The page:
Nope! On Taxing the Rich
Maybe I am missing something along the way here. Or is there just so many times when you go and kick the football and Lucy or in this case Joe Manchin decides to move the football again. Joe Manchin ain’t no cartoon character and I am not Charlie Brown. Somebody has to be getting a bit angry by now. We are trying to appease a chameleon, a child, or just a plain liar.
Manchin; “I’ve heard people say that before the July 4 break, you should have something done if you’re going to do anything because coming back might be futile.” As Joan McCarter at Crooks and Liars is saying Manchin gives himself full deniability in this quotation.
So what is the huckster from West Virgina up to now? Here is Joan:
The objectively corrupt Manchin should be pleased and at least a little bit willing to start playing nice with Biden. One, he’s now been exposed as corrupt by The New York Times, which should clip his wings just a little bit, and he also forced a presidential budget catered primarily to him. Too bad The New York Times story didn’t come pre-budget; Biden would have had a bit more leverage to tell him to stuff it.
At any rate, the budget is being touted by the White House as the biggest deficit cutter and most friendly to police, ever. Third Way is raving. But is it going to work? Who knows.
“Senator Manchin is always willing to engage in discussions about the best way to move our country forward,” said Samantha Runyon, spokesperson for Manchin. “He remains seriously concerned about the financial status of our country and believes fighting inflation by restoring fairness to our tax system and paying down our national debt must be our first priority. He has made clear that we can protect energy independence and respond to climate change at the same time.”
He’s actually not all that into tax fairness, as it turns out. He’s already rejected Biden’s billionaire tax, a plan to impose a minimum 20% income tax rate on the top 0.01% of earners and households worth more than $100 million. That includes “unrealized investment income.” Manchin doesn’t like that.
“You can’t tax something that’s not earned. Earned income is what we’re based on,” he says, although you can entirely tax things that aren’t earned. “Unrealized gains is not the way to do it,” he told reporters, shooting down the 20% minimum tax. That’s what one gets trying to please the senator from West Virginia.Senator Maserati Houseboat Opposes Billionaire Tax | Crooks and Liars
Now I am not no redneck with a baseball cap turned the wrong way or driving a noisy, over-powered pickup burning gasoline faster than it can be made. I have been known to challenge a Senator or two at Garden parties or in an elevator. That is the nature of the beast and why people love me so much . . .
This is beyond ridiculous.
Manchin is definitely on the record advocating for higher taxes on the wealthy. Just some other kind of higher tax on the wealthy, apparently. Also note that many of the wealthiest Americans don’t actually “earn” much of anything—they pay for their lifestyles by borrowing against their stock holdings and avoid paying taxes that way. If Manchin insists the only way they can be taxed is on what they earn, well, Manchin is full of shit.
Things are going to start getting hard, period, for millions of Americans as COVID-19 relief programs start ending, and there’s no Biden Build Back Better plan to replace them. And this is happening while he sits high in his houseboat “Almost Heaven” while he makes life hell for those looking up at him asking why are you doing this to us?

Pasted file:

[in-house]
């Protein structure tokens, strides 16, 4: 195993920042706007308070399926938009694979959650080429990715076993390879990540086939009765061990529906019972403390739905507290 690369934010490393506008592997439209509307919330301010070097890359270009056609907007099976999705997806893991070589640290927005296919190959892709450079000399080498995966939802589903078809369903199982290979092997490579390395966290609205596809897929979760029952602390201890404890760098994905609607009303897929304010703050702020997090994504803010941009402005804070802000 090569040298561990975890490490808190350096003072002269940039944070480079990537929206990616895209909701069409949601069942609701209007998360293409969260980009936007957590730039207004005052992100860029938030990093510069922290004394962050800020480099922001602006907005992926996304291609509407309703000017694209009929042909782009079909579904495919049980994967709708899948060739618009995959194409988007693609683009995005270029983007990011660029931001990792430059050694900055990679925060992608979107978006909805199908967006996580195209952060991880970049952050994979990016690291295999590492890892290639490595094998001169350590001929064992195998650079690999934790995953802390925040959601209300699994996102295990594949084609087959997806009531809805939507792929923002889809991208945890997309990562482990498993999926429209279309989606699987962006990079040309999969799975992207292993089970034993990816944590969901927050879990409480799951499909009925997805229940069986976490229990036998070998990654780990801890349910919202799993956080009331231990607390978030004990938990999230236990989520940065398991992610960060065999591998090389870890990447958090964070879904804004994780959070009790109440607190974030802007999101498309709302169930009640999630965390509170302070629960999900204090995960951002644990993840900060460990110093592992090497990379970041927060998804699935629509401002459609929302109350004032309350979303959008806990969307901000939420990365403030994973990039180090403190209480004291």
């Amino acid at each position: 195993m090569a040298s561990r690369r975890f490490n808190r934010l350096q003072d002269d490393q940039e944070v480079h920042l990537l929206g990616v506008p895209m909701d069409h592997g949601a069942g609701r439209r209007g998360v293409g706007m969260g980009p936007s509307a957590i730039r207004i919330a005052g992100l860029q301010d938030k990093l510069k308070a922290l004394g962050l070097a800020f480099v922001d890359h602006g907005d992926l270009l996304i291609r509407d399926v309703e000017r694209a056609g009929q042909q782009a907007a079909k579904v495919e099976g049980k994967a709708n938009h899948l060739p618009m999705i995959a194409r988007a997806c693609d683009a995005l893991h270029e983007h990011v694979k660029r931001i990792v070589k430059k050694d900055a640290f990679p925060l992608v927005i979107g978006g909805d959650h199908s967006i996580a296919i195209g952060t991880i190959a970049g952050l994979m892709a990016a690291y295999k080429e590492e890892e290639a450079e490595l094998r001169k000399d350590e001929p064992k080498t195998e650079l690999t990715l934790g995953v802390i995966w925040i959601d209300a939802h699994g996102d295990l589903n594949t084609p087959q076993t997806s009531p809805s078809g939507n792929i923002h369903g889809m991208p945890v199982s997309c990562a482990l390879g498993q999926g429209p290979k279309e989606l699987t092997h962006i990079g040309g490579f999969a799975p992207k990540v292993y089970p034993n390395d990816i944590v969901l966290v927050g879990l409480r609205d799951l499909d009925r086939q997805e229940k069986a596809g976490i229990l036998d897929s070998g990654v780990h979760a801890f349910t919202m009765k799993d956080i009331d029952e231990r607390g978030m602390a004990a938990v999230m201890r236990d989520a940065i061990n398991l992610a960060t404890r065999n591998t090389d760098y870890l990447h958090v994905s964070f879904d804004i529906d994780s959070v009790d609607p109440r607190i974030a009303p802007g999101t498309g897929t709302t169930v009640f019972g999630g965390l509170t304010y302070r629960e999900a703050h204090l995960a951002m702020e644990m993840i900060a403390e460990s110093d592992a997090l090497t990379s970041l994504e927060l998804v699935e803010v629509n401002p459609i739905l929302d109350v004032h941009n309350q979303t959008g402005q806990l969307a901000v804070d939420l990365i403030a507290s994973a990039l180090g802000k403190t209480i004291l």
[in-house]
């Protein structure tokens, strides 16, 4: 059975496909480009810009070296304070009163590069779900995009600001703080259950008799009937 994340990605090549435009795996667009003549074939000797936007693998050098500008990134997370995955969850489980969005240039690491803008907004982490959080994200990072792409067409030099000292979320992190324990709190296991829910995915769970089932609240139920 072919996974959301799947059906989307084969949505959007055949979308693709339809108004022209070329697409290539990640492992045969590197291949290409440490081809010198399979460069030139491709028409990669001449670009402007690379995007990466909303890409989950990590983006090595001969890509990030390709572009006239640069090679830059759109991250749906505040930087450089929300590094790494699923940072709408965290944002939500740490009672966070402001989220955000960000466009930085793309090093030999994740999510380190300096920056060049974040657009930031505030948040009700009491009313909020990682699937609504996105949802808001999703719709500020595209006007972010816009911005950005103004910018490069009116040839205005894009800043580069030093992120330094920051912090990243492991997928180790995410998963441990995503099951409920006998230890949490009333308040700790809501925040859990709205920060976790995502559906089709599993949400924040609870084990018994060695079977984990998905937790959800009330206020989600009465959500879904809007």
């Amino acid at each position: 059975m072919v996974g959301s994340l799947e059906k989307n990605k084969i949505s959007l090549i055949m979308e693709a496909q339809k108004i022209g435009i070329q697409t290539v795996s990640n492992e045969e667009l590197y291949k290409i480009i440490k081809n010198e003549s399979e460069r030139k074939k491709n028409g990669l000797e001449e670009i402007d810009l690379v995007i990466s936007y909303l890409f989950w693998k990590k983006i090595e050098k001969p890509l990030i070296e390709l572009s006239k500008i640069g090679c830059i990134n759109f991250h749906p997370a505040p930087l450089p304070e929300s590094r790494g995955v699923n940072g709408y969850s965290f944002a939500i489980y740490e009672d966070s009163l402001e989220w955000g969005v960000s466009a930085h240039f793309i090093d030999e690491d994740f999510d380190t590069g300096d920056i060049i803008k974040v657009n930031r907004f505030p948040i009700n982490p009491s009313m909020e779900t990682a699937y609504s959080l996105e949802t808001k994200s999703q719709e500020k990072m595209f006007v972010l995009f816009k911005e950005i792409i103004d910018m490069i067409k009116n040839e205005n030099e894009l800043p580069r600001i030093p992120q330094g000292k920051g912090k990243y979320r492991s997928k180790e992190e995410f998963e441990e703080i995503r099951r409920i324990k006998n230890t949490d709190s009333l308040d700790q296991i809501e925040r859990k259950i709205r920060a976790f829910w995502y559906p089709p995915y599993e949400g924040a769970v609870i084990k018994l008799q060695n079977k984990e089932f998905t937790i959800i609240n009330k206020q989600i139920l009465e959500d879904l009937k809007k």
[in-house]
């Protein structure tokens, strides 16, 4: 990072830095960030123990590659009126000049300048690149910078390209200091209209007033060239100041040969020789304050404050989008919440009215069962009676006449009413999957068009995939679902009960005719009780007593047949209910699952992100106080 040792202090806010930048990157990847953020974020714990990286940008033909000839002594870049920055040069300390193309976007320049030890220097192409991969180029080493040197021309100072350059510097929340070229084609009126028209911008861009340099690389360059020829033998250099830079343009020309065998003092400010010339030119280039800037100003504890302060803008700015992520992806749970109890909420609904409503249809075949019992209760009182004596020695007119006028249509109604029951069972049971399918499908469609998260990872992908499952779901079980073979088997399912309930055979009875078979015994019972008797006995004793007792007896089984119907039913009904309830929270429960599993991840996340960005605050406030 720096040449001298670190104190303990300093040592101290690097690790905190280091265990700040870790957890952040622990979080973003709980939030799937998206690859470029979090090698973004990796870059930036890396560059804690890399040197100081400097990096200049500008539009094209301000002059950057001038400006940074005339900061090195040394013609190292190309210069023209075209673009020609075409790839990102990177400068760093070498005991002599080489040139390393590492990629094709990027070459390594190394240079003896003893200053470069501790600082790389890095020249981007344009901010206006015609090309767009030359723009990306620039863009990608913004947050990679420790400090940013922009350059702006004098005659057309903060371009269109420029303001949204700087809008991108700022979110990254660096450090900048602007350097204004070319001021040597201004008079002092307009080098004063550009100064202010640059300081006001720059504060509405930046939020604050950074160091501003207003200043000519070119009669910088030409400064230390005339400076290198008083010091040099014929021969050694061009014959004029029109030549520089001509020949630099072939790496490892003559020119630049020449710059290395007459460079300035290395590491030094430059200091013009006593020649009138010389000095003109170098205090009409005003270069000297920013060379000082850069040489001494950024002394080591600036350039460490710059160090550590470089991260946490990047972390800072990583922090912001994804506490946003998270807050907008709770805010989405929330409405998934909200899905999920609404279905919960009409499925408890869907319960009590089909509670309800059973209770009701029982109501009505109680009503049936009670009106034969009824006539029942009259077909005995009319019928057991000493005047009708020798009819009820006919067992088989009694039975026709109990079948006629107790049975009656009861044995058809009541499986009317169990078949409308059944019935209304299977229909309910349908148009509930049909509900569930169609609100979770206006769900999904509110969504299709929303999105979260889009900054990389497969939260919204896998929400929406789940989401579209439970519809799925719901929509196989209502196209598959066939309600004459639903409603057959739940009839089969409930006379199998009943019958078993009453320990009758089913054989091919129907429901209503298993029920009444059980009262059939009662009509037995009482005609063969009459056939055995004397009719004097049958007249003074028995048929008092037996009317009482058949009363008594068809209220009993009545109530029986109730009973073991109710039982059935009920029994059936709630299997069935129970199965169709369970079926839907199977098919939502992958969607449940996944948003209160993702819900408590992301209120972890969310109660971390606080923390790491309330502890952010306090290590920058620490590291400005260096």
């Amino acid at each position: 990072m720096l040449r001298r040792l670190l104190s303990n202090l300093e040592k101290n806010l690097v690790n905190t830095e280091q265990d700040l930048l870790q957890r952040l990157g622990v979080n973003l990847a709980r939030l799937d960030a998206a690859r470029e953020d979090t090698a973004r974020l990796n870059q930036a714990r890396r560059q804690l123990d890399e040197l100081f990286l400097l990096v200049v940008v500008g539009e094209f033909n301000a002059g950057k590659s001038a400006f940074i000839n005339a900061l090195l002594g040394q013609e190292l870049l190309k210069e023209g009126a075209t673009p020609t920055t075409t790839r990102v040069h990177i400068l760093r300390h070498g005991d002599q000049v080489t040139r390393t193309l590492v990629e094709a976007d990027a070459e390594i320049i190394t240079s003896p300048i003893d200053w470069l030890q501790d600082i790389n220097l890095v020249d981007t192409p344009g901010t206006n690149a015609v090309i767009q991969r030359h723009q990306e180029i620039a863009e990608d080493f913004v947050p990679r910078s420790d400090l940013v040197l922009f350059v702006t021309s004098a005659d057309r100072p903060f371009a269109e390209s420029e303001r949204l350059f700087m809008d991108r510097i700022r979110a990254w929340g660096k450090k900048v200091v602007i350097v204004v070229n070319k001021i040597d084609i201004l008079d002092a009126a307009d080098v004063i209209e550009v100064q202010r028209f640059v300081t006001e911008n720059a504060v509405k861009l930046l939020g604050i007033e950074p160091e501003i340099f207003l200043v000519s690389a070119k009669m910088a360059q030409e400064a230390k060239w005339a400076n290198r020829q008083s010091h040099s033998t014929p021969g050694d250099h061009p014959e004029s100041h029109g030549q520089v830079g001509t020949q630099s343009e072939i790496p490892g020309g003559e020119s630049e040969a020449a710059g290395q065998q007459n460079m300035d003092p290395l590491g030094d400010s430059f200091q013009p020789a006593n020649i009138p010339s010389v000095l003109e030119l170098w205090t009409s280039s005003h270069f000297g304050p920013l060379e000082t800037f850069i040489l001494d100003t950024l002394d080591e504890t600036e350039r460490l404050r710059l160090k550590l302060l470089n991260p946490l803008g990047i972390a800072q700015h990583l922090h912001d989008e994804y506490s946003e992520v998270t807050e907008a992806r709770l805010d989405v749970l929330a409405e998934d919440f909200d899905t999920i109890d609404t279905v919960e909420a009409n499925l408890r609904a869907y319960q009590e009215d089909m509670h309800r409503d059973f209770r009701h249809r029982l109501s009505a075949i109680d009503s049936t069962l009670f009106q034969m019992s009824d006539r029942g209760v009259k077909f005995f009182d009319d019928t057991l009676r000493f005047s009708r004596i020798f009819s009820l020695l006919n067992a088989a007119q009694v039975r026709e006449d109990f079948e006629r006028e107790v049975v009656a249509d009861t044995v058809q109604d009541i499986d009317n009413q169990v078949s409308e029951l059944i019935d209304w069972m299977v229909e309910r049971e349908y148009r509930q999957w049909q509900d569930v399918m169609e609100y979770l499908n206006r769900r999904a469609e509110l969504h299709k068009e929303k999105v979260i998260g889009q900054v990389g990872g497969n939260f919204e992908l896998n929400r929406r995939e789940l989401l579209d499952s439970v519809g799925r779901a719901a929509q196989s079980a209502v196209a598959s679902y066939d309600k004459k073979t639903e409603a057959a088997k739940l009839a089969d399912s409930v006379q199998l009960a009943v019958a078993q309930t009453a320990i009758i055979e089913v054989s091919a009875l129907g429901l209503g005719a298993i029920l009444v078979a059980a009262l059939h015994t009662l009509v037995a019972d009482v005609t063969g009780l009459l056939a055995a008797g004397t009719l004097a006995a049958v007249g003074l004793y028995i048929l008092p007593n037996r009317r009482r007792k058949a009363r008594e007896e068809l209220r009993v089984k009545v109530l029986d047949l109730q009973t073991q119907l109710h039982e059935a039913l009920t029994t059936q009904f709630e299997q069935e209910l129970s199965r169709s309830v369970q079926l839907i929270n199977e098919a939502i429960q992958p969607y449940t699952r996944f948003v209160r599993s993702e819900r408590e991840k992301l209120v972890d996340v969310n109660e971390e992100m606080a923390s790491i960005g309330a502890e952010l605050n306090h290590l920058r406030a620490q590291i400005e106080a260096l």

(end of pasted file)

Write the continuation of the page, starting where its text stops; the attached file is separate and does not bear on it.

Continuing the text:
There is more to this at Crooks and Liars; Senator Maserati Houseboat Opposes Billionaire Tax | Crooks and Liars, Joan McCarter
Crooks and Liars acknowledges Joan at Daily Kos; News flash: Joe Manchin is corrupt and Biden can’t trust a word he says (dailykos.com) too!
Biden’s Big New Wealth Tax
WS Journal – March 28 (Behind a pay wall, obviously.)
(Of course, Joe Manchin will not allow this to go forward.)
the Neat Trick of Biden’s Billionaire Tax
NY Times – March 28
Hmmm. It would seem that it’s up to the IRS to solve this pickle, by simply making a ‘determination’ that funds obtained by borrowing against assets is ‘henceforth to be considered taxable income’.
Determination of funds obtained from borrowing against assets can probably be determined more or less objectively. It’s transactional, after all.
Amounts of ‘wealth increases’ otherwise, can probably not be determined that easily. Evasion of such doesn’t seem to have held back a certain billionaire ex-president in the slightest. ‘Wealth increases’ and always be offset by ‘wealth decreases’ it would seem.
the county tells me the “value” of my property has gone up, then taxes me on the higher value.
so why can’t the country tell the billionaire the value of his stocks has gone up, then tax him on the increase?
fwiw i don’t like a “wealth tax”, but i don’t like false arguments either.
better to tax the income as it is earned…by the corporation the stocks value is derived from.
even better to limit the earnings of corporaions involved in predatory practices.
for what else it is worth, i don’t like jailing people, but jailing more than a few corporate ceo’s would have a salutary effect on the economy if not the morality of the country.
new tax legislation: “requiring the wealthiest American households to pay a minimum of 20 percent on all of their income, including unrealized investment income that currently is untaxed.”
In addition, it calls for a hike in the corporate tax rate from 21% up to 28%. The two Democratic problem senators, Manchin and Arizona’s Kyrsten Sinema, rejected that increase in previous negotiations. Manchin was willing to go as high as 25% on the corporate rate; Sinema is flat-out opposed to an increase.
Taxing ‘wealth’ per se is usually considered ‘property confiscation’. Go figure!
That we tolerate it at the state or local levels is somewhat odd, perhaps. I suppose this is because much of this goes to support education, which is traditionally a local responsibility, and of some tangible benefit. However, the result for us is a whoppingly large town tax bill every year, even with our kids long gone. Having been a school board member long ago, I am familiar with the POV that one must continue to pay (& pay) even if our kids were in school long ago, and only in school locally for a small portion of the years that we have lived here. So be it. Tangible benefits and all.